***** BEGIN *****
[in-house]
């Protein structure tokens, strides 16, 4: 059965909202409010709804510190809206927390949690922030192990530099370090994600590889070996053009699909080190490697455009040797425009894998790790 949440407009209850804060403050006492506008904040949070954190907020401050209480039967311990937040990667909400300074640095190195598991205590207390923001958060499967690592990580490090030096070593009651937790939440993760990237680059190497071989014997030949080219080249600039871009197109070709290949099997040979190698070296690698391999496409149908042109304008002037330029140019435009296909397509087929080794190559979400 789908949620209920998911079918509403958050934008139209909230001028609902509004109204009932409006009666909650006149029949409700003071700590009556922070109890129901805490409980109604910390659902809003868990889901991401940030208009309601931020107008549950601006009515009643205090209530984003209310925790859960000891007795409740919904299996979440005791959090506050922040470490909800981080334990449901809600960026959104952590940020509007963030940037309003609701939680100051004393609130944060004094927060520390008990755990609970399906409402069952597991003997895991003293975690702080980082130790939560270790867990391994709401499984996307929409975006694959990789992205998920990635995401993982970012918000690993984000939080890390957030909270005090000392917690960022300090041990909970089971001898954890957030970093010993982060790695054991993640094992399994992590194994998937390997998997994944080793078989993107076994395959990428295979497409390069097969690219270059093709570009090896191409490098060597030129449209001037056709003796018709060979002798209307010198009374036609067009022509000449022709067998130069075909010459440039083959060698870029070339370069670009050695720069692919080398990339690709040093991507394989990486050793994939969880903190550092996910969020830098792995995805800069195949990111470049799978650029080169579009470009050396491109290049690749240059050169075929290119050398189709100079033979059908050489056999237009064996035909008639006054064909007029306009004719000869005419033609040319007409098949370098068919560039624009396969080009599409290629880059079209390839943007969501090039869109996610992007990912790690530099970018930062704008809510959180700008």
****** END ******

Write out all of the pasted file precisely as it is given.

[in-house]
């Protein structure tokens, strides 16, 4: 059965909202409010709804510190809206927390949690922030192990530099370090994600590889070996053009699909080190490697455009040797425009894998790790 949440407009209850804060403050006492506008904040949070954190907020401050209480039967311990937040990667909400300074640095190195598991205590207390923001958060499967690592990580490090030096070593009651937790939440993760990237680059190497071989014997030949080219080249600039871009197109070709290949099997040979190698070296690698391999496409149908042109304008002037330029140019435009296909397509087929080794190559979400 789908949620209920998911079918509403958050934008139209909230001028609902509004109204009932409006009666909650006149029949409700003071700590009556922070109890129901805490409980109604910390659902809003868990889901991401940030208009309601931020107008549950601006009515009643205090209530984003209310925790859960000891007795409740919904299996979440005791959090506050922040470490909800981080334990449901809600960026959104952590940020509007963030940037309003609701939680100051004393609130944060004094927060520390008990755990609970399906409402069952597991003997895991003293975690702080980082130790939560270790867990391994709401499984996307929409975006694959990789992205998920990635995401993982970012918000690993984000939080890390957030909270005090000392917690960022300090041990909970089971001898954890957030970093010993982060790695054991993640094992399994992590194994998937390997998997994944080793078989993107076994395959990428295979497409390069097969690219270059093709570009090896191409490098060597030129449209001037056709003796018709060979002798209307010198009374036609067009022509000449022709067998130069075909010459440039083959060698870029070339370069670009050695720069692919080398990339690709040093991507394989990486050793994939969880903190550092996910969020830098792995995805800069195949990111470049799978650029080169579009470009050396491109290049690749240059050169075929290119050398189709100079033979059908050489056999237009064996035909008639006054064909007029306009004719000869005419033609040319007409098949370098068919560039624009396969080009599409290629880059079209390839943007969501090039869109996610992007990912790690530099970018930062704008809510959180700008």